“The Last Reef: Cities Beneath the Sea” (Shout!, 2012, not rated/probable G, featurettes, photo gallery, trailers). These two 40-minute documentaries were originally shown in 3-D on IMAX screens and, as we’ve come to expect, both are gorgeously photographed explorations of their respective subjects, the largely uninhabited Arctic and life amid the underwater reefs of Vancouver Island, French Polynesia, Mexico and the Bahamas.

“All Things Must Pass” (MVD, 2016, not rated/probable PG-13). This entertaining documentary from actor Colin Hanks is about the rise and eventual fall of Tower Records, the Sacramento-based store that became the go-to place for purchasing music, and also about the evolving of the music industry, for good or ill. Elton John, Bruce Springsteen and David Geffen are among those interviewed.

“Back in Time” (MVD, 2015, not rated/probable PG-13). Steven Spielberg, Michael J. Fox, Robert Zemeckis, Christopher Lloyd, Lea Thompson and many others participate in this documentary about “Back to the Future,” from the making of the film to the resonance it has had with multiple generations of moviegoers, as well as the restoration of the film’s DeLorean (which was also the subject of another documentary, “Outatime: Saving the DeLorean Time Machine”).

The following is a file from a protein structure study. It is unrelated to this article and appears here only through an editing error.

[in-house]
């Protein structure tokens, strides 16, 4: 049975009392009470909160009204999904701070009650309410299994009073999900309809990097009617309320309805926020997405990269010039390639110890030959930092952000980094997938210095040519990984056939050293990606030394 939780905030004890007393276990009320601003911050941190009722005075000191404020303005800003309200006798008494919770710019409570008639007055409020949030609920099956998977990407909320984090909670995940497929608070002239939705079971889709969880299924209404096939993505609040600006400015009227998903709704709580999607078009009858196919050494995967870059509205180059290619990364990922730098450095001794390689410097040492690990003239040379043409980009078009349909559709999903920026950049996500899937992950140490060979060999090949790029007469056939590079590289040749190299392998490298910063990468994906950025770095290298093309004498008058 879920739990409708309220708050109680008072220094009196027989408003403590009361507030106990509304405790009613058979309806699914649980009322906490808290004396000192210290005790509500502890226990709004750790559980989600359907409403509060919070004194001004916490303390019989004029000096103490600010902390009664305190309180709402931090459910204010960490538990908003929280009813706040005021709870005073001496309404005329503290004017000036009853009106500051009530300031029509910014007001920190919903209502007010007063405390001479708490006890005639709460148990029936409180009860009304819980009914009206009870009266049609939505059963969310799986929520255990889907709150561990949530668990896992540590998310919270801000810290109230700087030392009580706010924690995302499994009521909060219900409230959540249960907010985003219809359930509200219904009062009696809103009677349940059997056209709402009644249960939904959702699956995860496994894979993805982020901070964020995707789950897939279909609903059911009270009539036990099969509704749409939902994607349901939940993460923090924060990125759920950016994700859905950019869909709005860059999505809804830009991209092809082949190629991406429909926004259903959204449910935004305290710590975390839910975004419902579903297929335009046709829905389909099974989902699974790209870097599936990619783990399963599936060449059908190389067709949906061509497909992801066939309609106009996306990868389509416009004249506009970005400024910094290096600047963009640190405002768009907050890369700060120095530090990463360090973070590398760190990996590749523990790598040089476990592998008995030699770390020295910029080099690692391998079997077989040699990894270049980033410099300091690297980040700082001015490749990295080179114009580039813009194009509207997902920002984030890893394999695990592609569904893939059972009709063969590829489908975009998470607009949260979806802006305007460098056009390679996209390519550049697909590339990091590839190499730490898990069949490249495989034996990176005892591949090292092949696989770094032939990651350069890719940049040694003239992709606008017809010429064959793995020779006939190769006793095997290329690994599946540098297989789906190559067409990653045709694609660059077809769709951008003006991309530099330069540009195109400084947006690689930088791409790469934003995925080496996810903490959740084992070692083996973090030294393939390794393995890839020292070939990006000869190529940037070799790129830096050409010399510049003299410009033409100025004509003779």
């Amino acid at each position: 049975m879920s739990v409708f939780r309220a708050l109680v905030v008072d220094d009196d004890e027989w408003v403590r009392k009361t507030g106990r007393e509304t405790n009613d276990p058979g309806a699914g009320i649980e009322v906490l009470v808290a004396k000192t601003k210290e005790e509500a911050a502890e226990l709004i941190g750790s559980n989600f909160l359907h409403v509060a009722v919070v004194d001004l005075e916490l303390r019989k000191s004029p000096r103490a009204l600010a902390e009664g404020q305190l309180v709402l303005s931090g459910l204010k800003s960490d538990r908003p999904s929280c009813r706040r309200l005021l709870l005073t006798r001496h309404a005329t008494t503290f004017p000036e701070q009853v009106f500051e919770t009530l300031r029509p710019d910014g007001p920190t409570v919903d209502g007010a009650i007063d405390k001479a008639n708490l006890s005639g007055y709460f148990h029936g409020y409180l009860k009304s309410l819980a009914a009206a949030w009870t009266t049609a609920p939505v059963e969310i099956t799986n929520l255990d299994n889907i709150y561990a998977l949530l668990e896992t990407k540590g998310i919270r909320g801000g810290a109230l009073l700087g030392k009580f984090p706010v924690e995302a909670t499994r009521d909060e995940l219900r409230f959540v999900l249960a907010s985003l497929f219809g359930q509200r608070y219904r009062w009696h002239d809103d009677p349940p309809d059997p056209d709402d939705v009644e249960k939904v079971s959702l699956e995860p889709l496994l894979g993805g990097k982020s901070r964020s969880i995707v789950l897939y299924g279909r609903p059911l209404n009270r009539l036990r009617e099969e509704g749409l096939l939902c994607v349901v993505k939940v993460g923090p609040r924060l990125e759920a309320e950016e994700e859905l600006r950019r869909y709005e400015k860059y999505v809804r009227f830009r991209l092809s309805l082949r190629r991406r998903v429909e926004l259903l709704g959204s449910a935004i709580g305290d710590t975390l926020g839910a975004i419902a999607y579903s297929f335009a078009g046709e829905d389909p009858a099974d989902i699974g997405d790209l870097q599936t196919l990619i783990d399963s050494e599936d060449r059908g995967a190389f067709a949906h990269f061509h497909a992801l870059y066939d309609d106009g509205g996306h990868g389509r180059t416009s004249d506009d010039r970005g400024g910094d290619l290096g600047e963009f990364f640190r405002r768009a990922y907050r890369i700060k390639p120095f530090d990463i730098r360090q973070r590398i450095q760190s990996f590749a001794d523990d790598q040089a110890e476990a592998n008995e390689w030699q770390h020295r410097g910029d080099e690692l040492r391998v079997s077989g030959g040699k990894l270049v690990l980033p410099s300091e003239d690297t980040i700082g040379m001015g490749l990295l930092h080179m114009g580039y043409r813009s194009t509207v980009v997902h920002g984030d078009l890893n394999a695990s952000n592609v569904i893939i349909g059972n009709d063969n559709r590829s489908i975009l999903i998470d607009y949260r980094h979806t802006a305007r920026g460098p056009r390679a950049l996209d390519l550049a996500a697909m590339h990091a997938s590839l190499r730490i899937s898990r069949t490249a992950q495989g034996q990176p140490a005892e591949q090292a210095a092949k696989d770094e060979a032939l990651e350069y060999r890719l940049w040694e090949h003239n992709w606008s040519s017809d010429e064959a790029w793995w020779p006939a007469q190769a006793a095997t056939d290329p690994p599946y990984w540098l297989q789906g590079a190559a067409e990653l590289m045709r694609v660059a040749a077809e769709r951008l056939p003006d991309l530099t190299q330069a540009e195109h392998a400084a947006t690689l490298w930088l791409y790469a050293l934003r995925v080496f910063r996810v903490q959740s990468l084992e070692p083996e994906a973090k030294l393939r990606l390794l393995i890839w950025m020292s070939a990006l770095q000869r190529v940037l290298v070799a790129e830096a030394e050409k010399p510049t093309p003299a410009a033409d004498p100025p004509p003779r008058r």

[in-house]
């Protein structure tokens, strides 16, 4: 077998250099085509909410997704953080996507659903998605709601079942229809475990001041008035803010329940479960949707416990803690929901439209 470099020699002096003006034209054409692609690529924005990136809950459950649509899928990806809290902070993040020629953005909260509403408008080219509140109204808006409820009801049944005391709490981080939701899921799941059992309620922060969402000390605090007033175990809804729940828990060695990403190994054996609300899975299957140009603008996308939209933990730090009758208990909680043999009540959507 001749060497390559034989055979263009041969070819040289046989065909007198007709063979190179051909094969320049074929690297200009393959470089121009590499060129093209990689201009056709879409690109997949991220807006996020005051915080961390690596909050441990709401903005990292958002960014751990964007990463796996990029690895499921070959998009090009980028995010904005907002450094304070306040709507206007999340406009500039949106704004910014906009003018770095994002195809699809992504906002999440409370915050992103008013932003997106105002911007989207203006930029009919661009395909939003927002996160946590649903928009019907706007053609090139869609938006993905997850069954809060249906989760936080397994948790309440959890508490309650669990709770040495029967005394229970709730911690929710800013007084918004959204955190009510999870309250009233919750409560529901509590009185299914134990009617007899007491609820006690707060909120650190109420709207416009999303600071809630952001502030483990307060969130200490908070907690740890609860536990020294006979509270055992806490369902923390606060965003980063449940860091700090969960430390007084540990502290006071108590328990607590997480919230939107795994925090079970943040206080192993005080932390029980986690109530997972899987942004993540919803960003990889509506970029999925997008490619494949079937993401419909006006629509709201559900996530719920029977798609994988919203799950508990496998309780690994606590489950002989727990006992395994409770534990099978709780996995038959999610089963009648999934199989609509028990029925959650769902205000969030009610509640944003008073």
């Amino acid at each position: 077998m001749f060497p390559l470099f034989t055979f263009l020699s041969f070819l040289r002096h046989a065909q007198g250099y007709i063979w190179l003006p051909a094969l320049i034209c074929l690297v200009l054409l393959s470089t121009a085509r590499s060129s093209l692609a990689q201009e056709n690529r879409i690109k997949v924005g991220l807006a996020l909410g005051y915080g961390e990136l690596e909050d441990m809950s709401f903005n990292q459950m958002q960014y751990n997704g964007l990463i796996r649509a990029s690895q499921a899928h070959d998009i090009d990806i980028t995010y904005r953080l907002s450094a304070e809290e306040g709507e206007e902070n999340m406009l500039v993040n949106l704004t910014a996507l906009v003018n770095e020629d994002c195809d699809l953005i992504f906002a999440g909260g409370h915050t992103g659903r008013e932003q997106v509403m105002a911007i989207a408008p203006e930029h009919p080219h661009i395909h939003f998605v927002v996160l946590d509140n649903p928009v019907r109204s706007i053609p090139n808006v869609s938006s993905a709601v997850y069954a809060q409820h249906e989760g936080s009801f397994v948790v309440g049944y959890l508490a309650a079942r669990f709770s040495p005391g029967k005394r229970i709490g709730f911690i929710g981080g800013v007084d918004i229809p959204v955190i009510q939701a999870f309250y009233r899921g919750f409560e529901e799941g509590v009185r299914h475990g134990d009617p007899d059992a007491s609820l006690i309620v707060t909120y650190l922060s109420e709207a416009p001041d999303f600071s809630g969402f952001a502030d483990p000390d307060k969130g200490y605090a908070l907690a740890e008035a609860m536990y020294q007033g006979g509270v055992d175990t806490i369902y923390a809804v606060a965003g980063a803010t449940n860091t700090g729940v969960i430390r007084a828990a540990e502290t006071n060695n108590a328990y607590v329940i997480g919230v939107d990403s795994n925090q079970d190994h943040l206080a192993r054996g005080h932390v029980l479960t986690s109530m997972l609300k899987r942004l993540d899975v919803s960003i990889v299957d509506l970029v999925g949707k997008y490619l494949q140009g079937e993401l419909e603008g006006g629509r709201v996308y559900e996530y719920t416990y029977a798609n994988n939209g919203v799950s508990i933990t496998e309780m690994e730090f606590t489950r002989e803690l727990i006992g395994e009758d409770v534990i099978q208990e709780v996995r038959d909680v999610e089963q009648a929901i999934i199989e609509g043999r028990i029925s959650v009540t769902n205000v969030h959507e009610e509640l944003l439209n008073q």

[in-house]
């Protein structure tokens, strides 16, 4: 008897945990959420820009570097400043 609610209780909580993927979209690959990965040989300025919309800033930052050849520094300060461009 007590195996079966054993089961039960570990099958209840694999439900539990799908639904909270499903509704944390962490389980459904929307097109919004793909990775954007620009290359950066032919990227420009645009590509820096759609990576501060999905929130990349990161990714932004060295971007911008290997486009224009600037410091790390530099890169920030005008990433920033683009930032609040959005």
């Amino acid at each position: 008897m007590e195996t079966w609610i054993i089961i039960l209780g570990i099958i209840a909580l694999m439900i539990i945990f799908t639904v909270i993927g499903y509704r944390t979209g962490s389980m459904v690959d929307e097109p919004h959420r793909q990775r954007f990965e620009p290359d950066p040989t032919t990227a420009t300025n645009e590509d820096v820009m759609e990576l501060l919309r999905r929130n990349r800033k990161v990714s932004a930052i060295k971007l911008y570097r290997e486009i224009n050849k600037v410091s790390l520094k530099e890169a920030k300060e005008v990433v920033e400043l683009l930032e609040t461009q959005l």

“See the Keepers: Inside the Zoo” (Virgil, 2016, not rated/probable PG). This documentary goes backstage at the Memphis Zoo to examine the grounds in ways the public never sees, with emphasis on the love the zookeepers have for the animals.

“Night of the Living Deb” (MPI, 2016; not rated/probable R for violence, sex, language; audio commentary, featurette, trailer, bloopers). Goofy, clumsy but endlessly cheerful Deb (Maria Thayer) seduces reluctant Ryan (Michael Cassidy), then discovers zombies have taken over her Portland, Maine, town. This spoof of zombie tropes takes its cues from “Shaun of the Dead” but has its own cheerfully silly vibe. It’s also very gory.

“Popstar: Never Stop Never Stopping” (Universal, 2016; R for nudity, language, sex, drugs; deleted scenes, audio commentary, featurettes, music video, bloopers). Andy Samberg co-wrote and stars in this raunchy parody of music documentaries as singer Kid Conner, who goes through the ups and downs of celebrity life. Co-stars include Sarah Silverman, Tim Meadows, Bill Hader, Imogen Poots, Joan Cusack, Maya Rudolph, Justin Timberlake and many star cameos.